The Business Services team at Silicon Valley Community Foundation hosted A Global Crisis: Girls’ Access to Education on April 29. The second in a three-part series of learning activities focused on education, the session featured a panel of brilliant women whose professional and personal lives intersect at the heart of the topic.
Eleanor Clement Class, chief giving officer at the community foundation, opened the event with a personal statement.
“I remember being in southside Chicago and one day, my parents asked me to come into the kitchen to talk. I must’ve been in 5th grade then, and I was a really good student. I was the oldest of four kids in our family. I wanted to be a lawyer, and then President. My father said he had something really important to tell me. He said, “I really hope we’re going to be able to send you and your sister to college, but I’m not sure we’ll be able. It’s really important that the boys go to college. They’re going to be the providers for their families, and I just want you to know that’s why they’re going to be going to college. And then we’ll see what happens later.”
She set the stage for the panel discussion, which would tackle gender disparities in primary and secondary education, barriers to enrollment, and the cause and effects of women’s underrepresentation in STEM careers.
The panelists were adamant that having this conversation is a game-changer. Talking to our daughters and sons about stereotypes and providing opportunities for girls to understand how technology plays a role in our everyday lives are useful tools in increasing girls’ access to STEM education.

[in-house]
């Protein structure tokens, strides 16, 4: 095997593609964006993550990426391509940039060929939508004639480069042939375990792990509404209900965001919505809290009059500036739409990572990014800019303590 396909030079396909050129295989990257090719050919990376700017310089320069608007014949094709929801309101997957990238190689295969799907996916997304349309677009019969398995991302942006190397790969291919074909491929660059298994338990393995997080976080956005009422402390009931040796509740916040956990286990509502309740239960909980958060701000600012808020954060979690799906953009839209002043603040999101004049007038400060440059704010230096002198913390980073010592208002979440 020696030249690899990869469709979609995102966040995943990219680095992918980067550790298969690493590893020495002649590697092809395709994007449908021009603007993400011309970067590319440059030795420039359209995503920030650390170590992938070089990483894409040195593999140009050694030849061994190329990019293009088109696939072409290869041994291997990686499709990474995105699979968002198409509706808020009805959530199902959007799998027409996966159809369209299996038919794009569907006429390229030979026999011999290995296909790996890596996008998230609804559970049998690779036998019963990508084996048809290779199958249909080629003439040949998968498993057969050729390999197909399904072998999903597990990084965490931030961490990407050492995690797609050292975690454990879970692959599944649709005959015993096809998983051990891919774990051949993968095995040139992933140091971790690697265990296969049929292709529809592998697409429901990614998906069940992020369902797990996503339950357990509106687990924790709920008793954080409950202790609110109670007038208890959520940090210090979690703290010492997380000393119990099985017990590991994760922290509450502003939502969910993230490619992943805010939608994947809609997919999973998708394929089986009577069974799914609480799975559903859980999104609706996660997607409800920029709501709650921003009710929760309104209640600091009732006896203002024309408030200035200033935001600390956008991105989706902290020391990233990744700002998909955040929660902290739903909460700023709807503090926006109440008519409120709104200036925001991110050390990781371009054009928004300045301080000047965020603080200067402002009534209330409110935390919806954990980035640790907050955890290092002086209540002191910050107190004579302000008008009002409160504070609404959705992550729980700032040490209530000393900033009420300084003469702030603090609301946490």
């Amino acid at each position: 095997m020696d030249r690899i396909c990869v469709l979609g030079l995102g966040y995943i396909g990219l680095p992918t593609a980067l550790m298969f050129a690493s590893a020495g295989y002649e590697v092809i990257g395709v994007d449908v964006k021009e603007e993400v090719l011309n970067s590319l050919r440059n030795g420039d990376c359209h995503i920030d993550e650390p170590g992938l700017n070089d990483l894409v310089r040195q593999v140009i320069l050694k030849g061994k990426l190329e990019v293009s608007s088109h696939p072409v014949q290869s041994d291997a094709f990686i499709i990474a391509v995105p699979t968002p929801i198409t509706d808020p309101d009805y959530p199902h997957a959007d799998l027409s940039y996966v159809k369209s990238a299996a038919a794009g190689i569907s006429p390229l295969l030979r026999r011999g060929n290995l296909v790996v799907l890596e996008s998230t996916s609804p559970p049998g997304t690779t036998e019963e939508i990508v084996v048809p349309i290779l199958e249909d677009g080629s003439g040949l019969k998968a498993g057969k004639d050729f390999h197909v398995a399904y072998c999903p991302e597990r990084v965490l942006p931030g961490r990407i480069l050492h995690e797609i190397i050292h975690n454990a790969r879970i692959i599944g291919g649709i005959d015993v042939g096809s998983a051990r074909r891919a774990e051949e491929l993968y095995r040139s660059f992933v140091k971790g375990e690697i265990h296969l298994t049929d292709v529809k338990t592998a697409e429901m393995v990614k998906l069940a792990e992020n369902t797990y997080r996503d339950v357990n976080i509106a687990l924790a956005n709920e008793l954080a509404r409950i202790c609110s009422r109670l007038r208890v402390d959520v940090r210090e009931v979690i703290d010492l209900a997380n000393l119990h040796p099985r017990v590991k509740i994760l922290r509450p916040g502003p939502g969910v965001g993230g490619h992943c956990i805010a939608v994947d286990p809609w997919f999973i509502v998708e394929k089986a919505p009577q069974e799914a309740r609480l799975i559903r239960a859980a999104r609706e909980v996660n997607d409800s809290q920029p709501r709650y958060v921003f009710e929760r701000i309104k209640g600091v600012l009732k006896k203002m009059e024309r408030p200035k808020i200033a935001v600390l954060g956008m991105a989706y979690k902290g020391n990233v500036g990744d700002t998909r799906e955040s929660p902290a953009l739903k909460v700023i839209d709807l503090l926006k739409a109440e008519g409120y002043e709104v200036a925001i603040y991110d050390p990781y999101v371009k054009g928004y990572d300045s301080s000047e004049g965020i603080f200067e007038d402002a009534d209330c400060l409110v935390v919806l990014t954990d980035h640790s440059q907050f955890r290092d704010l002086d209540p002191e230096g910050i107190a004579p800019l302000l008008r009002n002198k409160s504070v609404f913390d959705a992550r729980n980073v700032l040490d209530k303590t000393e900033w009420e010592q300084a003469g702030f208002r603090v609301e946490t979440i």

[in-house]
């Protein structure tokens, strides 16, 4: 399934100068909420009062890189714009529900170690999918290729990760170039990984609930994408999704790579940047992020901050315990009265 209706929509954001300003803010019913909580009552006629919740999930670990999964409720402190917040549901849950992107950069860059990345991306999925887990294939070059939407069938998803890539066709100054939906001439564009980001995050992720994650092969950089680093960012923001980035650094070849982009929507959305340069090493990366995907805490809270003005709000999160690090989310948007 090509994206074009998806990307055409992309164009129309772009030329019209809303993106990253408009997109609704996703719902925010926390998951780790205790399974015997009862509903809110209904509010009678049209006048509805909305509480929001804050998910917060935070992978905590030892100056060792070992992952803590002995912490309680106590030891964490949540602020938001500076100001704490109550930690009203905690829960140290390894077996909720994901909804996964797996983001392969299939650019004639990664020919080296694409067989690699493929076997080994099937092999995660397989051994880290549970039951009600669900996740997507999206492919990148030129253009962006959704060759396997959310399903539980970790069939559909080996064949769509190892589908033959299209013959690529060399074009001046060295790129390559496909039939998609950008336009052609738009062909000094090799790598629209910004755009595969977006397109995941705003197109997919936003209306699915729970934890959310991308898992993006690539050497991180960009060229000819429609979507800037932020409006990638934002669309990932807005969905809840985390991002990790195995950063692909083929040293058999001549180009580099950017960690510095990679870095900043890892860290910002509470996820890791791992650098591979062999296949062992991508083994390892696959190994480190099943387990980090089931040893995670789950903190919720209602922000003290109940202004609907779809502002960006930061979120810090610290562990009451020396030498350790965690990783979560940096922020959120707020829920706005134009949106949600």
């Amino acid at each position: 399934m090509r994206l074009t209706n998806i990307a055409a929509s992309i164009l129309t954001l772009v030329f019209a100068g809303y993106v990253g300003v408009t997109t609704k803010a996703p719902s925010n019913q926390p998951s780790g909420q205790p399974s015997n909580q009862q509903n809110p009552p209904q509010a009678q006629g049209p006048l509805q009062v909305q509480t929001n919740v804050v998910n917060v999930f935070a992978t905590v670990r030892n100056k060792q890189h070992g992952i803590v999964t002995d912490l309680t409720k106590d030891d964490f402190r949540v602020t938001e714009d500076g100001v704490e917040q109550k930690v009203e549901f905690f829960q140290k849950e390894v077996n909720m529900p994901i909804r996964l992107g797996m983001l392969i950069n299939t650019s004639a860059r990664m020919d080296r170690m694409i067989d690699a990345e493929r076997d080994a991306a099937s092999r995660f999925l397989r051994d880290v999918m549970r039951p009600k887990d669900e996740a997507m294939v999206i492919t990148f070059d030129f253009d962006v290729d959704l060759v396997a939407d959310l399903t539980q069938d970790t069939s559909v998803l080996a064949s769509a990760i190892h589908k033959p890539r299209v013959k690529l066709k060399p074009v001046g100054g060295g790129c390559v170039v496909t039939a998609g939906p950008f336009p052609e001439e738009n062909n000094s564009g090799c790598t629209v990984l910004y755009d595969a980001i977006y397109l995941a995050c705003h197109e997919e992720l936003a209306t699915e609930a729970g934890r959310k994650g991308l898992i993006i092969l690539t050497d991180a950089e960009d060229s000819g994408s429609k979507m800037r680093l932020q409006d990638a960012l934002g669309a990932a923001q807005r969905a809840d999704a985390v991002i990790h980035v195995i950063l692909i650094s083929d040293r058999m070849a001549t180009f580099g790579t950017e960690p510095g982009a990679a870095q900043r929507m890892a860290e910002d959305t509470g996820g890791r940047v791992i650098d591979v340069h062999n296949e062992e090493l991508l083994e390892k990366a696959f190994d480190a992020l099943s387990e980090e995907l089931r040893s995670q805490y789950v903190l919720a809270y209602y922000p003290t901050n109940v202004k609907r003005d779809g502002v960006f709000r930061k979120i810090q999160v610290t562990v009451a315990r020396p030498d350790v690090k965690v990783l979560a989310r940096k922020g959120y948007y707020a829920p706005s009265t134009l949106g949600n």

Dr. Wendy Holforty, an aerospace engineer at NASA Ames Research Center moderated the dynamic panel.
“Who has a sister? Who has a mother, an aunt?” Dory Gannes, partnerships officer at United Nations Foundation, posed these questions in an effort to show why the topic is relevant for all, not just women and girls. The importance of including men and boys in the dialogue is underscored by the reality that the root causes of these issues may include child marriage laws, discrimination and poverty.
Dr. Linda Kekelis, executive director of TechBridge Girls, promoted ways in which companies can get involved in the issue of girls and STEM. She described how the Girl Scouts’ STEM programming has seen success in promoting appreciation of STEM fields and careers. Linda also noted that technology companies can be instrumental in providing role models or hosting career fairs for area youth.
Dr. Erin Murphy-Graham provided both an academic and programming voice, noting that access does not necessarily equal quality. Although the number of youth in primary schools has grown significantly in the past ten years, reports have shown that many girls have not acquired basic literacy skills even still.
The panelists also touched upon the recent reauthorization of the Violence Against Women Act, the network premiere of Girl Rising on CNN (June 16), and how the Common Core State Standards will allow for greater connection between STEM fields and the liberal arts.
The Business Services team is pleased to announce India: Perspectives on Education and Engagement, the final session in its series of interactive learning opportunities focused on education, to be held June 25.
The Indian education system is the second largest in the world after the U.S. This session will provide insight into the landscape of education in India, and address the successes and challenges surrounding the 2009 Right to Education Act as well as explore how companies can have an impact and engage their employees.